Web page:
After hiding out in fixed income, investors began to put money back into riskier assets like equities during the third quarter, BlackRock CEO Larry Fink told CNBC's "Closing Bell" on Wednesday.
"What was particularly important for the quarter is that in past few quarters, we saw money go into fixed income. In the third quarter, we saw $20 billion going into equities, " the BlackRock CEO said. "It's evidence investors are looking to add risk."
He also said that he's bullish on U.S. banks and that investors should see volatility in Europe as a buying opportunity.
During the quarter, BlackRock's assets under management rose 10 percent from year-ago levels to $3.67 trillion. The iShares exchange-traded fund business saw net inflows of $25.2 billion.
While there is some indication that investors are beginning to move into riskier assets like equities, Fink said that investors, consumers and business leaders are still deferring decisions given uncertainties like the "fiscal cliff" — when automatic tax increases and spending cuts take effect at the end of the year.
"If we don't solve the fiscal cliff in a bipartisan and sensible fashion, I expect to see us drift into a zero growth economy and possibly a recession in the first quarter, " Fink warned. (Read More: Worried About Global Economy? Here's One Possible Refuge .)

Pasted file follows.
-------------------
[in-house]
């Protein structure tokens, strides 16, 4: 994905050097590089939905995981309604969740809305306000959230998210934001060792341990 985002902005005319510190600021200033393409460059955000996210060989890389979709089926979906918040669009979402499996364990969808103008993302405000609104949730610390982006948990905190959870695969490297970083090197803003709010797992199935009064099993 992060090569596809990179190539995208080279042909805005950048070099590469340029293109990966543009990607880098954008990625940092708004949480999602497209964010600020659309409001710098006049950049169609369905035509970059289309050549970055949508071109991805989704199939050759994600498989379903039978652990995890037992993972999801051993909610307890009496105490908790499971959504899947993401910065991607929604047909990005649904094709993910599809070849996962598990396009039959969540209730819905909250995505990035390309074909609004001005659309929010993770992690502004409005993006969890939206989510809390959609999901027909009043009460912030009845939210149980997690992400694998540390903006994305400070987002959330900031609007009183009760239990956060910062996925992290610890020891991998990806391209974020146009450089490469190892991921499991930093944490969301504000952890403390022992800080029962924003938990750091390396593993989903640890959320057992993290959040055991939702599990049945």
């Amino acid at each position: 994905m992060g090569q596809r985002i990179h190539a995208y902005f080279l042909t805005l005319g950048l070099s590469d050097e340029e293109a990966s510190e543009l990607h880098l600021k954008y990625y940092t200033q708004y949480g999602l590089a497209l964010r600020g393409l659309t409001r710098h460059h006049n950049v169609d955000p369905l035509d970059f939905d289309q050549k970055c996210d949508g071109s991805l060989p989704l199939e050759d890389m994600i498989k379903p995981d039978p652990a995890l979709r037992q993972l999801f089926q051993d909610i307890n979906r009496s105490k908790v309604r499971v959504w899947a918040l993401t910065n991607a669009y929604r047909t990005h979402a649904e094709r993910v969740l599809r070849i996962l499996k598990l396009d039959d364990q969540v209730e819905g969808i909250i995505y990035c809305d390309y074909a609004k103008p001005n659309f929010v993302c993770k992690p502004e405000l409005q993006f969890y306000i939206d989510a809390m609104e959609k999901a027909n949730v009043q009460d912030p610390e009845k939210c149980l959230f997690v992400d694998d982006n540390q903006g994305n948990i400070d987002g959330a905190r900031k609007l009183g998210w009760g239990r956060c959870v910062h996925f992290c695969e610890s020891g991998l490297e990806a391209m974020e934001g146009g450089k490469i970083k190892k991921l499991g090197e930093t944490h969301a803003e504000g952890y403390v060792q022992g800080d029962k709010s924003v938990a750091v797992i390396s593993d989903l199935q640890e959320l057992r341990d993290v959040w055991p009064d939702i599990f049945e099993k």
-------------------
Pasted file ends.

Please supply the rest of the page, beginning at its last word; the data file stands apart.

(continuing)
While the fiscal cliff will be the first thing the president will have to deal with, regardless of who wins the election, Fink has been disappointed that there has not been a dialogue about how to address this looming problem.
Longer-term, Fink remains bullish and has even been constructive on Europe. He expects Europe to take seven years to fix, with plenty of volatility along the way.
"If you can handle the volatility, buy on the dips, " Fink advised, noting that while Italy and Spain have more work to do the trends and competitiveness are improving.
BlackRock is the second-largest shareholder in Citigroup
"Under Vikram's leadership, the organization has stabilized. Under his leadership the organization is moving forward. Yes, I'm not blind to the missteps, " Fink said.
"Citibank is in particularly good shape. Most of their balance sheet problems are way behind them ... their brand worldwide is one of the best worldwide, " Fink said.
He said investors should not be discouraged by volatility in Europe because the outlook for the debt-ridden continent is positive, although a resolution to its crisis could take seven years.
— Reuters contributed to this article.